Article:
I am meeting more and more teachers online who have thought themselves not very good at language teaching when the real culprit for this lack of confidence can be found in the following article. It’s such a sad thing to see gifted teachers lose their confidence because of the approach used in their buildings and therefore the one that is expected of them. It’s crazy-making:
A large part of our frustration with our colleagues whose feet are firmly planted in the last century can be described as resulting from a distinction between an organizing principle and an approach. Robert Harrell made that distinction here in the past week and anyone serious about language teaching would do well to read it:
Robert’s point reveals a gross, even egregious professional error by most language teachers:
…an example of incongruity between the organizing principle and the approach would be to claim to Teach with Comprehensible Input but organize the course according to a grammar syllabus….
…many teachers and educators use the analogy of “choosing the right tool from the toolbox”. This is a useful analogy if we understand the limitations. Unfortunately most teachers use this analogy to mean that they feel free to borrow and use whatever practice or strategy looks inviting to them without regard for the method or approach to which it belongs. If we extend the analogy a bit, they are taking tools from a completely different toolbox. It is like taking tools from a plumber’s toolbox to do surgery. Could there be something useful to the surgeon in the plumber’s toolbox? Potentially (after all, surgeons sometimes use pen cases to do a tracheotomy in extreme situations), but isn’t it much better to use the tools in the surgeon’s toolbox to do the surgeon’s job? Borrowing practices and strategies from another method or approach is similar. Sure, there may be some ability to adapt them, but wouldn’t it be better to use the tools designed for the job? I fear that the “eclectic approach” generally results in a hodgepodge or jumble of quickly successive practices that lack cohesion….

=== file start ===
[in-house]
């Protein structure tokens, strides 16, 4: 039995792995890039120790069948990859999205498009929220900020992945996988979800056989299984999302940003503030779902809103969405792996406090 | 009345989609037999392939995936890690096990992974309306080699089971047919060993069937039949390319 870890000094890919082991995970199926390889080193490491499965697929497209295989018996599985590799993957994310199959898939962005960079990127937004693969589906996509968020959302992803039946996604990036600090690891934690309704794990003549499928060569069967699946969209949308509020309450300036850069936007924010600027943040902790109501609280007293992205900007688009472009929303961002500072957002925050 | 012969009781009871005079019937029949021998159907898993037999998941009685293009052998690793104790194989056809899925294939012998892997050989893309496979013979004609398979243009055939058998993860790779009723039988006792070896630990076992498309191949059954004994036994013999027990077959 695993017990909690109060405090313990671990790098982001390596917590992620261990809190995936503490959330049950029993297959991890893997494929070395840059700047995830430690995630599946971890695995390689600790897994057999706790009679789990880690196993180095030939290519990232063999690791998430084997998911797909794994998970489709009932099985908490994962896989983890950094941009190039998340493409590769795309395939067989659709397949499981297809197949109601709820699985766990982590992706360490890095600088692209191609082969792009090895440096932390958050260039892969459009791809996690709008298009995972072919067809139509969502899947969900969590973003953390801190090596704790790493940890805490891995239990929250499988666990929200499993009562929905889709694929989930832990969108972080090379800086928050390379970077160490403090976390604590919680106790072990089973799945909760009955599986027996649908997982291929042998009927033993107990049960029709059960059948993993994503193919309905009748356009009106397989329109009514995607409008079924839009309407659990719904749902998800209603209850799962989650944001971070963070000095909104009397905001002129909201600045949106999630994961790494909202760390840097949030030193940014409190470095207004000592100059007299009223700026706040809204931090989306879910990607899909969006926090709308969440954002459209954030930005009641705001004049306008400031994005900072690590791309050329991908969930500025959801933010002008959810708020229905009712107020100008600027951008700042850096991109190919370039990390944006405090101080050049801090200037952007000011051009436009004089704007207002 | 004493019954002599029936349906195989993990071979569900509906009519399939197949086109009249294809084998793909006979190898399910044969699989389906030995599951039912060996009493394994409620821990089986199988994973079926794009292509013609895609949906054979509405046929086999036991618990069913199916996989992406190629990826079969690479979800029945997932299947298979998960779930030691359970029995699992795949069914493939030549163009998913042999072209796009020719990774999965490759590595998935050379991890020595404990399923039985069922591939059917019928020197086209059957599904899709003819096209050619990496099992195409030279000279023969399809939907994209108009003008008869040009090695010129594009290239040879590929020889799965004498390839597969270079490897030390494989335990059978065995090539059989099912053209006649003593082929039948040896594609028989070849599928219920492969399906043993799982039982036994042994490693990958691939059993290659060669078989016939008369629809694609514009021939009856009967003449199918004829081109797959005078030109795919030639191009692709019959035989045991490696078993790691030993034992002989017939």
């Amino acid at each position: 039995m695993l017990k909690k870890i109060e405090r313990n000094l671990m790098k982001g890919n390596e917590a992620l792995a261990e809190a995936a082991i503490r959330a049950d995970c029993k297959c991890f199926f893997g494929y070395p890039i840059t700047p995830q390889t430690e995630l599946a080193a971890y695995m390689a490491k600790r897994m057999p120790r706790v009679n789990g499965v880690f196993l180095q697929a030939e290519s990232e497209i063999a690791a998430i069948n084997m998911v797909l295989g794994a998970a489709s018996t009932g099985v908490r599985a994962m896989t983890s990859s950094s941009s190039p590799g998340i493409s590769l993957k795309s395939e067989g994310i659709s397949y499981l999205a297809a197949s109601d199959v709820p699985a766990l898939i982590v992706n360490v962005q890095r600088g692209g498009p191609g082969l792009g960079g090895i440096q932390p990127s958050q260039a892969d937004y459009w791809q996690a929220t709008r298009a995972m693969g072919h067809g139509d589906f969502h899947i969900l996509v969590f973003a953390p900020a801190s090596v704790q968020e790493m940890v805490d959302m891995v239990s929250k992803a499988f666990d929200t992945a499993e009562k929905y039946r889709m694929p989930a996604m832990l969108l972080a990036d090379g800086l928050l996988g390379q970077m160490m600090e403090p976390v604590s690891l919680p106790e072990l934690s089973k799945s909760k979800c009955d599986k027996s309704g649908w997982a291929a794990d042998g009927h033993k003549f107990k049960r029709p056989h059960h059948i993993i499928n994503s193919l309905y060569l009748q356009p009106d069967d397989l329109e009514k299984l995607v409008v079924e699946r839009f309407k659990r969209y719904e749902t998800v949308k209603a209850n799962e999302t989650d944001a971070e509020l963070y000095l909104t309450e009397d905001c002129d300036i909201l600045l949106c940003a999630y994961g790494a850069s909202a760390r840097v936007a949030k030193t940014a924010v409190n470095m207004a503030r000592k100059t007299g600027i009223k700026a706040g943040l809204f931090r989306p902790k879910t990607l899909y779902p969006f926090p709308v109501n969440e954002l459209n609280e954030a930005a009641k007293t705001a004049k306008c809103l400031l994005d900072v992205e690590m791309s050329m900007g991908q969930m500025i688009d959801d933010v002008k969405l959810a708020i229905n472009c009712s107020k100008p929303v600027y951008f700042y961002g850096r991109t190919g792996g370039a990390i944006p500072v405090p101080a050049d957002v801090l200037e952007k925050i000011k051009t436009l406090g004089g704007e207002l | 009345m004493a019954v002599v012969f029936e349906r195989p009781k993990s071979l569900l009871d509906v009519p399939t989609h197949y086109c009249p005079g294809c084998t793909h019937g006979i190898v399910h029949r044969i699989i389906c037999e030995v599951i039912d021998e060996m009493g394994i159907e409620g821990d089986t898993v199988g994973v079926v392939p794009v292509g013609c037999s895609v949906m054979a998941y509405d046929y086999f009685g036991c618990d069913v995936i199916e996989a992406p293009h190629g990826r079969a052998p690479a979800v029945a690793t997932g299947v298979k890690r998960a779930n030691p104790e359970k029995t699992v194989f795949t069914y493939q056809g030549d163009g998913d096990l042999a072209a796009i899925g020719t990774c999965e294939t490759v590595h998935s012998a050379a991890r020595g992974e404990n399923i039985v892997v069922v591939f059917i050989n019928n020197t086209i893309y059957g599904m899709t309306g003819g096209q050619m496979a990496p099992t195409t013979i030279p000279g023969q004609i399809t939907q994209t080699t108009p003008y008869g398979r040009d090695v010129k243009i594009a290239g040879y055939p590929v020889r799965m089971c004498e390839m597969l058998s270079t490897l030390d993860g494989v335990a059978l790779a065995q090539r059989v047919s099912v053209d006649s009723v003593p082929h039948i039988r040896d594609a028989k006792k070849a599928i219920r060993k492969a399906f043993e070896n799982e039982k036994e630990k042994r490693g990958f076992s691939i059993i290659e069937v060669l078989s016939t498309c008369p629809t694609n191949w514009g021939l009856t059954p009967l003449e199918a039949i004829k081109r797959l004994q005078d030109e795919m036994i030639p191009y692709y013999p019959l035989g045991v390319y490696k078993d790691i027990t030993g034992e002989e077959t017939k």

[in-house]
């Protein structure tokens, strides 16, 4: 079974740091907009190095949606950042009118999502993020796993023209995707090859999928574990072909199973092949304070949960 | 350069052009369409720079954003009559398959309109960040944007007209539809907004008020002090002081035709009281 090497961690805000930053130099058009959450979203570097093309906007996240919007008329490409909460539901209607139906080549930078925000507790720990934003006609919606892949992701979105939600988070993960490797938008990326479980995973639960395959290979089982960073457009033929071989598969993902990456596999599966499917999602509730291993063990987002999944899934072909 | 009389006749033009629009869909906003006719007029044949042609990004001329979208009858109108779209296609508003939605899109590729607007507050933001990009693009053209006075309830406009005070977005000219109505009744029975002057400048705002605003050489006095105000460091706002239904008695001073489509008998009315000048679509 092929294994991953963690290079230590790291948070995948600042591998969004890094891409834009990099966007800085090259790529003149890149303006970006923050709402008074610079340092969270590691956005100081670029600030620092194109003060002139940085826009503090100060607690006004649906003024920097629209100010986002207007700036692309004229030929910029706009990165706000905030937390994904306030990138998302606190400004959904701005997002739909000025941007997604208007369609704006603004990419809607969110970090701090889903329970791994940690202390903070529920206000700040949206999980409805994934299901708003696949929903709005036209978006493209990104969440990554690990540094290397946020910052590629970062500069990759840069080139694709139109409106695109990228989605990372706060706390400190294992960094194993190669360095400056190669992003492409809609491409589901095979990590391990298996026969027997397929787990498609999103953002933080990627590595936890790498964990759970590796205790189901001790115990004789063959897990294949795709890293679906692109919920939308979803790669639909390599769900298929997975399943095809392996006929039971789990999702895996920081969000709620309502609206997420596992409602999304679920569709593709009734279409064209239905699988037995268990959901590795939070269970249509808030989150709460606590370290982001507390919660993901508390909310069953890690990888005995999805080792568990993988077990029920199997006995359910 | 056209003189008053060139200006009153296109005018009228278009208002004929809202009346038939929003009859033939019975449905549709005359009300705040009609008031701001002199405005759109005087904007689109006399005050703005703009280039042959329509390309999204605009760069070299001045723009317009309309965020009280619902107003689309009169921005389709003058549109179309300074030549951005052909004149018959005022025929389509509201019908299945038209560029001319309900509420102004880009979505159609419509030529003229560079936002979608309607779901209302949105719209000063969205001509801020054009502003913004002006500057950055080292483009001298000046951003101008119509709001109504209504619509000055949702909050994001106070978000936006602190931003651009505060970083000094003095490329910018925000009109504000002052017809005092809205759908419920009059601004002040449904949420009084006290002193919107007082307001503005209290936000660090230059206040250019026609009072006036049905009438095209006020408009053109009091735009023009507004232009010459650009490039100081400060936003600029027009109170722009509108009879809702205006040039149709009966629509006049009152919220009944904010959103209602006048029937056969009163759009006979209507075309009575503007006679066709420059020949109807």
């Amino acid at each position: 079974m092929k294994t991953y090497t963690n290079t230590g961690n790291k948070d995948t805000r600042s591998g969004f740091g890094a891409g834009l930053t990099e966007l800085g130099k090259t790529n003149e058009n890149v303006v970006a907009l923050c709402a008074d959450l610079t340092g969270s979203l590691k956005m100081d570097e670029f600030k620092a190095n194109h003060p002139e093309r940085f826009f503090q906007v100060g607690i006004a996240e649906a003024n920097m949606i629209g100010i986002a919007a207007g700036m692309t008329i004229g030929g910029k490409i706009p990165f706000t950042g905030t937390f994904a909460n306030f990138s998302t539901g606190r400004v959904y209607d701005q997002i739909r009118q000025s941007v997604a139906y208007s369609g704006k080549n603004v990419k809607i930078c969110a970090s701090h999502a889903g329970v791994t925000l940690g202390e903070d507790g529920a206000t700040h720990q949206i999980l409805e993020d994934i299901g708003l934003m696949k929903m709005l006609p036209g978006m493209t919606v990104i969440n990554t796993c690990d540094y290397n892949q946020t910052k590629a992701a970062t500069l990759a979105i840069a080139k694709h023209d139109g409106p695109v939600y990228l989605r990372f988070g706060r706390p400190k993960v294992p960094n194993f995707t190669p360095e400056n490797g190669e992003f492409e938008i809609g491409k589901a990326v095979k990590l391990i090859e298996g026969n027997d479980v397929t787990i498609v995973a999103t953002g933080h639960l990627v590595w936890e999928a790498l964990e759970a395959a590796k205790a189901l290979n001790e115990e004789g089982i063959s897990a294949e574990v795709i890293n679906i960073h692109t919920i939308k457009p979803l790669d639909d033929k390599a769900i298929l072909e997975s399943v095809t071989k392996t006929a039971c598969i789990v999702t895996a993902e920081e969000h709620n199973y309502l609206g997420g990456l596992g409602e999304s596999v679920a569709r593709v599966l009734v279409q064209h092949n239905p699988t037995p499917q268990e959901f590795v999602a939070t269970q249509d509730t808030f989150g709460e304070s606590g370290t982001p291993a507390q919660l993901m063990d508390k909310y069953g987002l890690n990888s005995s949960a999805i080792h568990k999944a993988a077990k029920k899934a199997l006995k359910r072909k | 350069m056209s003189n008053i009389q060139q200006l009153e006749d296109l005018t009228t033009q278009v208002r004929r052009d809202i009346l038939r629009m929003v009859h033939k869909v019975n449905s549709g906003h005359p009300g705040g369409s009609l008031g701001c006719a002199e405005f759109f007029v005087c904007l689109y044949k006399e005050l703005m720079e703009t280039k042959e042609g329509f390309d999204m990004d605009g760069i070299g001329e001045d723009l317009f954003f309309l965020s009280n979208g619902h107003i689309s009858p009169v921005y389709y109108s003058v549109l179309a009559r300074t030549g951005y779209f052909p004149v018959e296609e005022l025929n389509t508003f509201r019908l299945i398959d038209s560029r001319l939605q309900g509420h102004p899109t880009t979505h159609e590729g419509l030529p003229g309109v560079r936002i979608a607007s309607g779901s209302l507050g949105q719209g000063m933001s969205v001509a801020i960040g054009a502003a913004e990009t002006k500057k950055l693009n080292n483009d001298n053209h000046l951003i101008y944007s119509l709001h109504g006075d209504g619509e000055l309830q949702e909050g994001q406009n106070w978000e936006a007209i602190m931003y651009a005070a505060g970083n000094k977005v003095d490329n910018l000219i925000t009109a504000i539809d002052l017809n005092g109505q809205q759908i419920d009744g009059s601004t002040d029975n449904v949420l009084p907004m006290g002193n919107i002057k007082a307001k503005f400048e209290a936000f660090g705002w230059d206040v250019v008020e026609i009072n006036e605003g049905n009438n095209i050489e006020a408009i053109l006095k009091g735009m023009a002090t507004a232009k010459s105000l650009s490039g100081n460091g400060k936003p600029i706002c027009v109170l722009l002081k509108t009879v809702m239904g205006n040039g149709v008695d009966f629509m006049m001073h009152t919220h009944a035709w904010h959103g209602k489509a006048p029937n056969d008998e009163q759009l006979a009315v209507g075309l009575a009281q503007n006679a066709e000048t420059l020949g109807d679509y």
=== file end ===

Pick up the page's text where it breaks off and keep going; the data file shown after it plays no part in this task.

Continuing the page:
This non-alignment described by Harrell, this inability to use the right tool (comprehensible input) for the right job (teaching languages), is slowly making its way into the consciousness of some language teachers now, but it remains largely buried under a massive pool of educational sludge that has been sitting on top of our profession for over a hundred years, one very connected to the textbook and to the idea that people can learn a language by thinking about it enough, so the clean-up will not be fast and easy. No amount of surveys from Bill Gates or the ACTFL leadership will bring the changes needed – it will be a grassroots movement from the bottom up.
Chris Stolz, in commenting on Harrell’s article, adds:
…we must remember ONE THING about APPROACH ____ and what Robert called “the toolbox”: not every approach/tool works in every subject….
…you CANNOT learn basketball by watching it: goal = process. You CANNOT learn a language by speaking it: goal does not equal process. Direct feedback to a kid in an English class about writing will improve it; all the language feedback in the world will not– cannot– change what happens with language acquisition. Jigsaws and peer teaching are superb tools for a novel study, or a social studies unit on the Romans, and absolutely useless in languages….
What Stolz outlines in the second paragraph of his comment above is true and changes everything for language teachers.